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New sheriffs get ready to handbag Wall Street

Women Wall Street | New sheriffs get ready to handbag Wall Street Anthony Harrington

At a recent presentation, US Treasury Secretary Timothy Geithner began by saying he’d recently seen a headline: “What if Women Ran Wall Street?” If they did, they could hardly do worse, he quipped. The fact is that following the crash and the US legislature’s new appetite for reform, the number of women in key regulatory positions is on the rise. So much so that Time magazine recently ran a feature by Michael Sherer entitled “The New Sheriffs of Wall Street.” Sherer focused on three women, Sheila Bair, the chair of the Federal Deposit Insurance Corporation, which has responsibility for safeguarding depositors accounts, Mary Shapiro, the first woman to hold the chair of the Securities and Exchange Commission, and Elizabeth Warren, chair of the panel overseeing the US Troubled Asset Relief Programme (TARP).

All three women have already proved themselves to be formidably competent, a quality that seems to have been sorely lacking amongst regulators through the crash. As Sherer notes, “these women may not run Wall Street, but in this new era, they are telling Wall Street how to clean up its act.”  Moreover they are not alone. As Sherer points out:

“… three of the five SEC commissioners are women; the head of the White House Council of Economic Advisers is a mother of three; and in the Senate, women have been leading the charge for tougher regulations. Arkansas Senator Blanche Lincoln stunned the banks in April with tough derivatives regulations that she announced in a letter to a small group of mostly female Senators, who fought beside her to include the language in a final bill.”

In fact if you go through the various amendments to the US Finance Bill, many of the amendments come from or are co-sponsored by women senators. Some women will shrug and say, “men mess up, women clean up, what else is new?” Actually, it is hard to push the gender issue here very far without falling into a world of trouble, unless you believe that the female sex is innately less prone to “irrational exuberance” than the male sex, which is probably not an easy belief to subject to any kind of rigorous test.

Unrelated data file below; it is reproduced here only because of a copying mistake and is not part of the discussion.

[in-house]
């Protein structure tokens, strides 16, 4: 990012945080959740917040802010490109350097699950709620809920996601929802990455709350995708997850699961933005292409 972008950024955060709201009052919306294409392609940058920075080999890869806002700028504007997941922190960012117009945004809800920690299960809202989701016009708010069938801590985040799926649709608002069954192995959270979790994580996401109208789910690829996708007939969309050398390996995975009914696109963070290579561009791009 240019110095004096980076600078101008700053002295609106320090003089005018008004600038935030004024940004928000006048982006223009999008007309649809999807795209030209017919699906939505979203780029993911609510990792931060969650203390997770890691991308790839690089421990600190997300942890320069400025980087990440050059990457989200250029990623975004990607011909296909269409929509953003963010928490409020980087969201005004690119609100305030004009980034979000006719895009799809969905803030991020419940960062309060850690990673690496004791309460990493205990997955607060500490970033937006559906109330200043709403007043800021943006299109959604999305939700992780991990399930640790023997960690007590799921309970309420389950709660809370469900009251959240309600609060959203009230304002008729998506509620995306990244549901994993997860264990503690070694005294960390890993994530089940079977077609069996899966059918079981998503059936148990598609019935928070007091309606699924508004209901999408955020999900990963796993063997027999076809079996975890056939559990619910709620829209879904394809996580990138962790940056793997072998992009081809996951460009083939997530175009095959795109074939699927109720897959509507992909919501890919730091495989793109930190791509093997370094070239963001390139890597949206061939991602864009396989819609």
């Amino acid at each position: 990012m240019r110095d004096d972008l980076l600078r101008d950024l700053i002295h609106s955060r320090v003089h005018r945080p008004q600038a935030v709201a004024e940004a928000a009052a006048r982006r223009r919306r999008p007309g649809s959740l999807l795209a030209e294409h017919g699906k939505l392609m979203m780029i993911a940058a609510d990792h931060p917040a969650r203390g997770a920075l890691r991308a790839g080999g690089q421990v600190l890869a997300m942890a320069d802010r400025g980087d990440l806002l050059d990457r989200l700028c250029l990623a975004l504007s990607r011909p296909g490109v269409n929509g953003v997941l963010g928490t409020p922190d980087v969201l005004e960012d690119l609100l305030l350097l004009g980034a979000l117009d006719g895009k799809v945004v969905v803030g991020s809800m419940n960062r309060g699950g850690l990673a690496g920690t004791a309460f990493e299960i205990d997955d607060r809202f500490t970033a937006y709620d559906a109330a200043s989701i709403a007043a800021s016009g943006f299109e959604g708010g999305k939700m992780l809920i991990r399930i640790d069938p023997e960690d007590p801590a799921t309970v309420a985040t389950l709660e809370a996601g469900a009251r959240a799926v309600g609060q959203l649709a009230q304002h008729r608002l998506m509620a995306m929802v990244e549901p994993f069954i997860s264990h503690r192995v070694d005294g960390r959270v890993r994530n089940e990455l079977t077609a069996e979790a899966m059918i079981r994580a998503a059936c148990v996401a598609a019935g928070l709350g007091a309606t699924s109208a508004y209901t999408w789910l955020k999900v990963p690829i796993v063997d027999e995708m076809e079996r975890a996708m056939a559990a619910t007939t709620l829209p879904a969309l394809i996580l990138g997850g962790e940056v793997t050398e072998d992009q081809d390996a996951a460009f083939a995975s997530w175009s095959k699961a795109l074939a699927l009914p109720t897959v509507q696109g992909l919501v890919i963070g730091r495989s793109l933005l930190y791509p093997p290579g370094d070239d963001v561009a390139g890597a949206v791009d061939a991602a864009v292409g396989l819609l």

What is more interesting is the idea of “a fresh pair of eyes,” or multiple pairs of eyes, scrutinising the goings on of Wall Street. The changed times, characterised by a new reforming and regulatory zeal, favour anyone, male or female, who is (a) not already a Wall Street insider and (b) has the courage to challenge the status quo. This is what has really changed post the crash. It may be a temporary change, and probably is—certainly it will be highly temporary if Wall Street has its way. But right now there is an attitude that is, at the very least, not totally hostile to far reaching change.

To see how different matters were a few years ago, consider the Washington Post’s account of the crash, written in October 2008. The Post’s editorial team point out that another woman, Brooksley E. Born, the head of the Commodities Futures Trading Commission, took on the formidable trio of the Federal Reserve Chairman, Alan Greenspan, the Treasury Secretary Robert Rubin and SEC Chairman Arthur Levitt Jr., all Wall Street legends at the time. In 1998 Born, a former litigator at a high powered Washington law firm, wanted to see derivatives—a prime ingredient in the coming crash—subjected to much tighter regulation.

Today the whole of the US Administration is singing off this hymn sheet. In 1998 however, Born was just one lone female voice warning that the enormous—and burgeoning—derivatives market was out of anyone’s control and needed to have a strong regulatory light shone upon it, and that right speedily. She was, of course, shouted down. The rest, as they say, is history….

Further reading on Regulation and Derivatives



Tags: derivatives , EU , gender equality , regulation , US
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